The multifamily industry has been posting demand and rent gain numbers not seen in more than a decade through the first half of 2021. Florida markets have been especially strong, as well as areas like Phoenix and Boise. Another stand out market has been Austin.
As always, numbers will refer to conventional properties of at least 50 units.
New Supply and Net Absorption
New supply through June was higher than in recent years, with almost 7,500 units delivered across the Austin market. The San Marcos – Buda – Lockhart and 290 – East Austin submarkets were the areas with the most new supply – each added more than 1,100 new units. In all, 13 of the 23 ALN submarkets for Austin added new units to some extent.
While new supply has been higher than in the previous few years, apartment demand has overperformed by a much wider margin. Net absorption of around 9,800 units through June of this year was not only well beyond the approximately 1,600 net units from the same portion of COVID-affected 2020 but was 80% higher than the 2019 total as well. The closest the area had gotten to this year’s absorption number at mid-year going back more than a decade was about 7,400 net absorbed units in the first half of 2013.
Notably, apartment demand has been higher across all four price classes compared to the same portion of 2019. Absorption totals were also more evenly distributed across the classes than in recent years. No price class absorbed less than 1,000 net units in the period, and the Class C subset led the way with almost 4,100 previously unoccupied units being leased.
The net result of the new supply and realized apartment demand was a 1.5% increase in average occupancy to close June at just over 90%. The occupancy averages at the submarket level did reflect more bifurcation, with five submarkets closing June with an average of 95% or more and four submarkets ending the month with an average of 85% or less.
Average Effective Rent and Lease Concessions
The most eye-catching data point for the Austin market through the first half of the year was average effective rent growth. A 12% gain in the period brought the average unit to $1,419 per month. Austin has retained the top spot among Texas markets for highest average effective rent since unseating Midland – Odessa in 2019.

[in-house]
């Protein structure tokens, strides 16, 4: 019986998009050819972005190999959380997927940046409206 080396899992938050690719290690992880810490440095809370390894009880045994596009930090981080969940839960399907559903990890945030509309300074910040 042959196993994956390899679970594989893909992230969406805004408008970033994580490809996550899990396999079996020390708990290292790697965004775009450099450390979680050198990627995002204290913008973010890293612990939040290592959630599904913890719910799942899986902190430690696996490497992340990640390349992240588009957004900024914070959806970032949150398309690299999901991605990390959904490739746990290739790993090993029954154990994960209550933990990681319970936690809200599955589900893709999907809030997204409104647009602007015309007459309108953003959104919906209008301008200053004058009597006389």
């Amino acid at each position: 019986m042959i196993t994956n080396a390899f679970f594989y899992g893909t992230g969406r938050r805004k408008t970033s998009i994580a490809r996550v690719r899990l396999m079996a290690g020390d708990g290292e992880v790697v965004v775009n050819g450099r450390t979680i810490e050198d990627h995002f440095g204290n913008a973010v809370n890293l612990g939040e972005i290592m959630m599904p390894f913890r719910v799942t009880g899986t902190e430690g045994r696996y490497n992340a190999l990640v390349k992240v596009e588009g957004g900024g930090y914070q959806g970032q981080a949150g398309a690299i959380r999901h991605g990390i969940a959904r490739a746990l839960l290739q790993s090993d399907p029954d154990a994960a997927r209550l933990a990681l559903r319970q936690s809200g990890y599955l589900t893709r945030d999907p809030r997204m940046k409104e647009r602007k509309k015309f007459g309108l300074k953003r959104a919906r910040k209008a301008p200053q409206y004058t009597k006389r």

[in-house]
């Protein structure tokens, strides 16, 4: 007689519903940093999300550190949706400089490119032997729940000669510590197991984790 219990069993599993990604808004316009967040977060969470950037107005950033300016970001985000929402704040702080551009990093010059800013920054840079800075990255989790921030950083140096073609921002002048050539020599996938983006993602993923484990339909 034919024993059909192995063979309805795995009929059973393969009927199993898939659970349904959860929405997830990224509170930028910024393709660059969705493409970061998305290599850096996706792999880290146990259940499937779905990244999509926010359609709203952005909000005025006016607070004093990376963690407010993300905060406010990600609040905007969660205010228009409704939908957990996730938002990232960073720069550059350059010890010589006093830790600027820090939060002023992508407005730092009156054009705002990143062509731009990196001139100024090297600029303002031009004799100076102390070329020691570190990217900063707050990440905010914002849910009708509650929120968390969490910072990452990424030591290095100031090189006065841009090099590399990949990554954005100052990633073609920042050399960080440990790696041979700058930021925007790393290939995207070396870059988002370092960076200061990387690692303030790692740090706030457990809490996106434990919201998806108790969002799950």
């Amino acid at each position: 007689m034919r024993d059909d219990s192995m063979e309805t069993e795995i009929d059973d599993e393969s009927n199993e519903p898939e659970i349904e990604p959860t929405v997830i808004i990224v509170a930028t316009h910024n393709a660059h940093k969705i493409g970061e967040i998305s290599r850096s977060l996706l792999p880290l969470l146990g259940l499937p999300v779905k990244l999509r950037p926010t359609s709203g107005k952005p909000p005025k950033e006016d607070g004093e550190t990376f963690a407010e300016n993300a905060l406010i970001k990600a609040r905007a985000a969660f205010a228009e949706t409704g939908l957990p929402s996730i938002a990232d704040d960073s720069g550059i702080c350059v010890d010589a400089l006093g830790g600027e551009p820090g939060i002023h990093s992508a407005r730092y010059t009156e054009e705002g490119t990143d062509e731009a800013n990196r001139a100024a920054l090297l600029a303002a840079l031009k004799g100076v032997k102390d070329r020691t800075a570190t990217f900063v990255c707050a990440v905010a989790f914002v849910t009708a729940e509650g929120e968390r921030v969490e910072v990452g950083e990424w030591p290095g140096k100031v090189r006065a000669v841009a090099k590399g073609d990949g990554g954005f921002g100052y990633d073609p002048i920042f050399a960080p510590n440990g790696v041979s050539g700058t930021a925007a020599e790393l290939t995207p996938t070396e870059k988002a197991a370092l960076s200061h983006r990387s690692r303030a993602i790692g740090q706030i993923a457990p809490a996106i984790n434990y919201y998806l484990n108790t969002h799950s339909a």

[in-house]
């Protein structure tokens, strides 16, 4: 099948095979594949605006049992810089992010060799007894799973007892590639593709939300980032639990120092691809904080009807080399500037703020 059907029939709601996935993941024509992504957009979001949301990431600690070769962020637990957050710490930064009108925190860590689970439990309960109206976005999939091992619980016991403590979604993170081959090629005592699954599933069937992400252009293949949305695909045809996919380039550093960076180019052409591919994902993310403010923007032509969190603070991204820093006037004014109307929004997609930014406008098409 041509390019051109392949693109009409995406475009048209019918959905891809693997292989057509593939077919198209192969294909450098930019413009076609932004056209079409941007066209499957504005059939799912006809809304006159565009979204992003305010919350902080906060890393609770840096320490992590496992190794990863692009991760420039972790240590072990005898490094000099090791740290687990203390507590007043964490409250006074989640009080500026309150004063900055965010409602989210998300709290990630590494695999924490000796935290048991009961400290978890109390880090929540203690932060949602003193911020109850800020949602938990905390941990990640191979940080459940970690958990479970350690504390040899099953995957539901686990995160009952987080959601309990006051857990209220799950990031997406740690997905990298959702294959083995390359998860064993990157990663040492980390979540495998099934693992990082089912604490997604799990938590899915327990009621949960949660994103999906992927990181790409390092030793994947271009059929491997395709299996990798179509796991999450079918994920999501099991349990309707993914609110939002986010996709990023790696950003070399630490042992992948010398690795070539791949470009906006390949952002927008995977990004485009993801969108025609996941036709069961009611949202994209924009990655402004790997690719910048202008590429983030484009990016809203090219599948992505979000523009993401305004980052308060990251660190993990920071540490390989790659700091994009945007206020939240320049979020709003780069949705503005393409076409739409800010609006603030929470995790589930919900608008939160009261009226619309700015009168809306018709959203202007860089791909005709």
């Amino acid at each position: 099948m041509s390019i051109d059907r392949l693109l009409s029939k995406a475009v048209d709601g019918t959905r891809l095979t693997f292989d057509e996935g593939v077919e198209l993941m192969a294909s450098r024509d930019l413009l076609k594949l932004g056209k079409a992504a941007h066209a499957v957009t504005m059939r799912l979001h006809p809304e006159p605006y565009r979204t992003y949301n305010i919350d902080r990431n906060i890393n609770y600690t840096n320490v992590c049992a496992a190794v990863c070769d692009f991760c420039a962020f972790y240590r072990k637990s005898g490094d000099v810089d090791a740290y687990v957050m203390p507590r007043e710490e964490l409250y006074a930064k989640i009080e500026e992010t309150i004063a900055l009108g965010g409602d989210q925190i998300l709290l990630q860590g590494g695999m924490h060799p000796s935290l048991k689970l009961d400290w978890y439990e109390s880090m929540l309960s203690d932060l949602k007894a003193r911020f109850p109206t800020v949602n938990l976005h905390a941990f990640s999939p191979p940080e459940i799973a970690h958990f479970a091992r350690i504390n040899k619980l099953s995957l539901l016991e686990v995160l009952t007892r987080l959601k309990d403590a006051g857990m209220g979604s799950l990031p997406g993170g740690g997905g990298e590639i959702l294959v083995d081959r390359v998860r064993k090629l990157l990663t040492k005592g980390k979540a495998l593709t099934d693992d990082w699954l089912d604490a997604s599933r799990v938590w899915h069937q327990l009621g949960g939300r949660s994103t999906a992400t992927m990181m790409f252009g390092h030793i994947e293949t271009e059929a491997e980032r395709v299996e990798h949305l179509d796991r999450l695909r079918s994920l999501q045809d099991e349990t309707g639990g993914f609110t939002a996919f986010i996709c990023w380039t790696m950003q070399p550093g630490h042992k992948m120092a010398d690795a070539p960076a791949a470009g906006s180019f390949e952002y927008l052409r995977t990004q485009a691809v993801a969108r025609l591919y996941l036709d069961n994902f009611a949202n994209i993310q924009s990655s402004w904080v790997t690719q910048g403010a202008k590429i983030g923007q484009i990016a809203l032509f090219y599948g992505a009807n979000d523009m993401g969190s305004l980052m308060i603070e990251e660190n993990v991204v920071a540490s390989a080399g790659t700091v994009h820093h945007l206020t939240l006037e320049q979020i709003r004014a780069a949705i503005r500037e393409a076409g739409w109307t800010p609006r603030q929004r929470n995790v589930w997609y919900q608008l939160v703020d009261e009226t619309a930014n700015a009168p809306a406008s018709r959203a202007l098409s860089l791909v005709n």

As with apartment demand, it has not been the case that only one or even two price classes predominantly drove the results. Each of the top three price tiers surpasses the market-level gain of 12% led by a 16% increase among Class A properties. Class D, though not nearly as substantial relative to the other tiers, saw appreciation of just below 6% in the period.
Average market rent rose by 10% through the first half of 2021, so rent growth was largely driven by increased aggressiveness on the part of operators. However, a reduction in lease concessions was another contributing factor. A 50% decrease in discount availability from the start of the year brought the share of conventional properties offering a lease concession to just over 18%. This was exactly the same level of availability as at the close of June 2019 and was well below the 27% of properties offering in June of 2020.
The average discount package declined by 18% through the first half of the year to close June at a little less than three weeks off an annual lease. As with concession availability, this was almost exactly the average value from June of 2019. Each submarket managed declines in discount availability, but six of the 23 submarkets saw increases in the average discount value. Unsurprisingly, the Downtown and UT Area – West Campus areas stood out with average concession value increases of 34% and 30% respectively.
For the most part, the multifamily industry has enjoyed a robust rebound so far in 2021. Far from being excluded from that rebound, Austin has been one of the leaders in terms of demand growth and rent gains. The fact that net absorption increases were clear across the price classes was encouraging because there were markets being driven mostly by gains in either the top or bottom half of the market. Even so, Class C absorption was the clear leader.
On the rent front, concessions have returned to the pre-pandemic levels from June of 2019 both in terms of availability and average value. Rent growth has been dazzling across the board, not just at the top of the market. However, double digit increases in six months for the state’s most expensive market has implications for affordability – especially after a 13% Class C gain.
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